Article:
Congratulations, you’re pregnant! You’ve been reading birth stories and waiting for it to be your turn. You knew you’d like to give birth at a birth center so as a responsible patient, you’ve submitted your referral paperwork to get all your ducks in a row. You call the birth center to schedule your first appointment.

Stevi: Wichita Falls Birth and Wellness Center, this is Stevi, how can I help you?

You: I’d like to schedule my first appointment, I’m six weeks pregnant. You probably already received my referral.

Stevi: Yes, we did. But first I need to ask you some questions.

After answering our questions about your health history, Stevi tells you some crushing news: I’m sorry but according to our risk assessment your pregnancy is not low risk enough for us to safely take you.

It’s crushing, we know. It’s not easy on us either. Midwives are by nature helpers. We know our style of care is unique and our practice is set up to give you more individualized support than any other practice in the area. We want that for you! We know your birth may go off without a hitch but we don’t get to make decisions based on what we want at the end. We have to make them first based on what your history and current situation look like.

Read that again: We can not make decisions based on what we want the end to look like.

Once we had a woman contact us who had three C-sections and then 3 VBACs (vaginal birth after Cesareans). There was no one in the area who would “allow” her to have another vaginal birth. We knew she could do just fine with a vaginal birth but we couldn’t take her as a client due to our accreditation rules. We knew that if she started care in town, she’d receive an automatic C-section. This grieved us deeply. But we could not take her just because we wanted a vaginal birth for her, even though we knew she wouldn’t get it if we didn’t take her. It’s heartbreaking.

What is the risk assessment anyway?

The risk assessment is a list of diseases or conditions and the current and past social/physical situation, based on current evidence. Basically that convoluted sentence means that we are asking about any health problems you have now or in the past such as chronic diseases (epilepsy, heart conditions, cancer, kidney disease, high blood pressure), especially if you must be on medication to manage the disease or condition. We also look at your current general health-weight, eating habits, exercise habits. Eating junk food won’t be a factor that keeps you from our care but if you have a high BMI, had gestational diabetes in your last pregnancy, hate exercise, and refuse to change your diet, you probably wouldn’t be a good candidate for our practice.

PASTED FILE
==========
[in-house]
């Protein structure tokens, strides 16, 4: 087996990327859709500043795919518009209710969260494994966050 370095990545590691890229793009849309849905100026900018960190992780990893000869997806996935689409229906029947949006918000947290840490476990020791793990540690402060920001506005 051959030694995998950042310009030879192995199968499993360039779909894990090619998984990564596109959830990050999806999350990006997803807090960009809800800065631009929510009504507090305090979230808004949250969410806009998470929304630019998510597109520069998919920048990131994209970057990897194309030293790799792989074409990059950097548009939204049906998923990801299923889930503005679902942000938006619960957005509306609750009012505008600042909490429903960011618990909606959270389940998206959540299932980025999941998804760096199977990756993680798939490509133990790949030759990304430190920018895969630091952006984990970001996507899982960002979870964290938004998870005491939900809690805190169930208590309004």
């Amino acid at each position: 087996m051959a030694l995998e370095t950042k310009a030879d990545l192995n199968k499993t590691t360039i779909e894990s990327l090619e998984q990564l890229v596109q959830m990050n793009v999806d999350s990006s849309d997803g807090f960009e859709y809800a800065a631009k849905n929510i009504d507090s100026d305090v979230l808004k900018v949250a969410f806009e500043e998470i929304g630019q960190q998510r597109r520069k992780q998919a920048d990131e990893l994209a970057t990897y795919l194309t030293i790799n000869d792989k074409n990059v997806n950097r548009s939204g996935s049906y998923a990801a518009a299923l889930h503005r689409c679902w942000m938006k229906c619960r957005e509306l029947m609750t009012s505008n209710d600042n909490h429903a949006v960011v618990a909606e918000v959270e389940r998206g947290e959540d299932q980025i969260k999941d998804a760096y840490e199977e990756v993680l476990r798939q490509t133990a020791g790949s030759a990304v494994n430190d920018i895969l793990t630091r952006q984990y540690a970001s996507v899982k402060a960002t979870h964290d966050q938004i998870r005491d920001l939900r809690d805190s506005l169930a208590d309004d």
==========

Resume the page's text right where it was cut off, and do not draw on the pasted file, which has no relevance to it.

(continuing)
There are some items on our risk assessment that mean you absolutely can’t give birth with us. Some of these are: high blood pressure, VBAC after more than one Cesarean, asthma that requires frequent medication.

Some items are okay if they’re managed or if they don’t stack up to a high number. For example, if the only risk factor you have is a previous postpartum hemorrhage, we can take you. If you have a high BMI but are otherwise healthy, we can take you. If you have thyroid issues that are under control and managed by another provider, we can probably take you. If you combine too many of these “little” things, we have to talk about it and make sure the combination doesn’t put your pregnancy in the medium to high risk category. If some of the factors are manageable with lifestyle changes and/or supplements, we may be able to take you if you agree to actively make those changes.

From time to time, women decide on their own that their pregnancy is too high risk for us to take care of or a well meaning OB/GYN will tell them that. In reality, the risk assessment is a complex tool that has to be looked at from several angles. Does the mother have the ability, time, and resources to make changes or is her condition permanent? Is her BMI high because she’s a muscular athlete and it’s a terrible tool (that we have to use, sadly)? Does she have some issues that could be remedied IF she had good support but she reports no support? Also, OBs don’t know all of our tricks, protocols or access to tools (like anti-hemorrhage medications), so please speak to us directly before deciding you don’t qualify.

If you are not eligible for care with us, we highly suggested one of the other wonderful midwives in town at group practices. We’d also suggest you plan to attend our childbirth class and explore your doula options from our Doula Alliance. If you’d like to make an appointment for a consultation for nutrition and birth advice with me (Wendy) I’d be happy to help you navigate your care during your pregnancy. In other words, we’re still here to support you, even if you can’t give birth with us.

One final note, since we have such a low volume practice, even those who have zero risk factors may not be able to start care with us because we are full. Before sending your referral, call and make sure that you fit the risk assessment AND we have room for you.

Written by: Wendy Fowler

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